I don’t want to put words in steve’s mouth, but I gather that his employee base would be unaffected, and he’s got a stack of studies, so the issue isn’t real. Look at the last sentence in the linked article. The Obama administration has its head in the sand, or is duplicitous, citing, ahem, “non-partisan” academic studies.

Meanwhile, back in the real world, real live businessmen making hiring, expansion and wage decisions are reacting in a predictable, and predicted, way. The real shame of it is these are the low skill earners who are either gathering skills (like showing up on time and how to deal with customers) or those second family members trying to fill out a family income.

How the min wage, or Obamacare, is good public policy and good for these people against this backdrop is beyond me. The subject of the essay directly above is government intrusion. Well, here you go.

PD Shaw February 18, 2013 at 6:07 pm

I would like to take this opportunity to recommend one of the best Lincoln books of the last twenty years or more: Richard Carwardine’s: “Lincoln: A Life of Purpose and Power.” In terms of hereditary and personal achievements, he lags behind almost all politicians taking the high office (except in the category of patents) , but he understood two things, power and purpose, and their relationship.

steve February 18, 2013 at 6:11 pm

Drew- Werent you an engineer? Even Einstein needed his Eddington. I understand the theoretical reasoning about why a minimum wage increase would be bad. However, there is no lack of theory which has fallen down when confronted with reality. The minimum wage is the norm throughout the OECD. There have been many raises of the wage. it should be pretty easy to prove that it causes disemployment. Instead, the literature is very divided. That generally means there is no difference, the difference is very small or we just dont know how to measure it. Mind you, this is not a case of using economic theory to try to predict an outcome. Economics sucks at that. This is just analyzing data derived from a past change.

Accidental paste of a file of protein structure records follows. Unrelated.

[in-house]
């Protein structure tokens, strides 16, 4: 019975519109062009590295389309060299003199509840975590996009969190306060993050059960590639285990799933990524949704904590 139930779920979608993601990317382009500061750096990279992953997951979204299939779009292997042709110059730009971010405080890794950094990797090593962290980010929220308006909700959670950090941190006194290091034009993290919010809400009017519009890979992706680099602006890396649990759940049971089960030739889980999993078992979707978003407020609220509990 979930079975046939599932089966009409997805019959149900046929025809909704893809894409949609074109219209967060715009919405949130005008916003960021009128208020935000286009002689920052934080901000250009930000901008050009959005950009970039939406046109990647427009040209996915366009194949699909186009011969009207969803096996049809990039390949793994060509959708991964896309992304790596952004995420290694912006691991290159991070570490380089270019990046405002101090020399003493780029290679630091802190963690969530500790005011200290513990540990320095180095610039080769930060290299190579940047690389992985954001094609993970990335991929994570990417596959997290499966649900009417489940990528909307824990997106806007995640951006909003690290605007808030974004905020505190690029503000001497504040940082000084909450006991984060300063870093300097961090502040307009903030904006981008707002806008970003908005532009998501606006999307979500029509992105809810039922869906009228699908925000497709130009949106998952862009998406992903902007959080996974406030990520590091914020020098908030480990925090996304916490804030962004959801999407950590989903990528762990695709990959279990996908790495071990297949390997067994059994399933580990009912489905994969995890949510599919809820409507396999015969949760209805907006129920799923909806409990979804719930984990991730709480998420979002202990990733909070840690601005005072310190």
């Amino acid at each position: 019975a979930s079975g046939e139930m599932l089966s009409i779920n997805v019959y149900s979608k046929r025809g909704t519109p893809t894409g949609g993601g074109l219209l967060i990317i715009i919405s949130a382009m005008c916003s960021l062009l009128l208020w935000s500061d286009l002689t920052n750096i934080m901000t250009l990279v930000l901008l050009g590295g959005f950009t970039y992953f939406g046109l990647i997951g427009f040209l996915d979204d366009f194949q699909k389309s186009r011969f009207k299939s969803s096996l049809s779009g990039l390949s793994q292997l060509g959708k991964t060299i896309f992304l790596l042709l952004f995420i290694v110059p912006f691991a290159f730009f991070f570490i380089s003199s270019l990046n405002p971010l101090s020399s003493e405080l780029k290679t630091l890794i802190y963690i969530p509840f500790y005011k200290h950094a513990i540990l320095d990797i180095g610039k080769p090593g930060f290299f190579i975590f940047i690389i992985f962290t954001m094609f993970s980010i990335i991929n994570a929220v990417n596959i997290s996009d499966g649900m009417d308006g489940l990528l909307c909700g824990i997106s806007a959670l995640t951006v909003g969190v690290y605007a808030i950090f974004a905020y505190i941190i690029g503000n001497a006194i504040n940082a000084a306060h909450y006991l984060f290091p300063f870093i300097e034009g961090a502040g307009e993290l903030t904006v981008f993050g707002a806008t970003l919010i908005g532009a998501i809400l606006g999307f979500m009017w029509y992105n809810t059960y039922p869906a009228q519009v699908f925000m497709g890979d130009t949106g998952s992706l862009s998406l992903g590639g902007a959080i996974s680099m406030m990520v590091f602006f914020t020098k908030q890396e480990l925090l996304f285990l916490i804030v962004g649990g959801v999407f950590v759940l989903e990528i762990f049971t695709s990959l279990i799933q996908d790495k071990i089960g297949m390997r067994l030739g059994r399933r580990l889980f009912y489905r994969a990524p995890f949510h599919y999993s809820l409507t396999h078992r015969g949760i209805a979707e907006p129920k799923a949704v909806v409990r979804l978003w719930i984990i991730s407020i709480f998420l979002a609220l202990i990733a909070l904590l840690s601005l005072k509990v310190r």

My conclusion is that strong support for, or against, the minimum wage is just an act of faith or mood affiliation.

Steve

steve February 18, 2013 at 6:32 pm

Dave- I think you confuse results with methods. FDR put lots of people on the public dole. He was also lucky enough to start with low levels of public debt, not following years of conservative Republicans holding the office. We eventually got back to high levels of private employment, but actually well after FDR. Obama ‘s stimulus also involved a lot of money going to govt workers, but mostly keeping people rather than losing them, though we still have a loss of govt workers. Not sure I see a lot of difference, except that FDR phrases it differently.

Steve

Drew February 18, 2013 at 6:37 pm

steve

Yes, I was an engineer, which means, essentially I’m prone to look at outcomes, not desires. I could have all the theories I want about what might happen if I cool slowly a columbian carbonitrided steel in a lab and the resulting ductility and strength. But in a real live steel mill, I only know and care how it works in practice. As a physician I can only imagine you do the same with patient outcomes.

The point is that real live businesses are reacting. And they are reacting as one would predict. I don’t trust the vast majority of economic studies I see published. I know there is simply too much bias error, and the ability to isolate and measure variables is so difficult. You can only look at empirical results. Are people cutting workers back to 50 and under rosters or 30 hours……..or not? Are employers being false when they say they are doing it because of things like Obamacare or min wage? As a serial business owner I can tell you I certainly have never walked in one day and said “I’m going to cut workers back to 30 hours because, well, because its Wednesday.” No. Its a very important decision and the result of cold hard economic reality.

Its almost impossible to measure the jobs lost because of something like min wage or regulatory burden/employment cost burden. Valiant attempts and well intentioned studies could be done. I think they are worth about what toilet paper is worth. I know this all sounds anecdotal and at odds with certain worldviews, but unless all these employers are crazy, and think they are going to lobby in the media, what are they doing?? They are just stating their realities, and now reacting.

Last point. You could argue that in a full employment world the elasticity of wages and labor demand would have a different curve. We aren’t even close. This is reckless public policy in my view. And it becomes mean spirited when you know they actually realize what they are doing.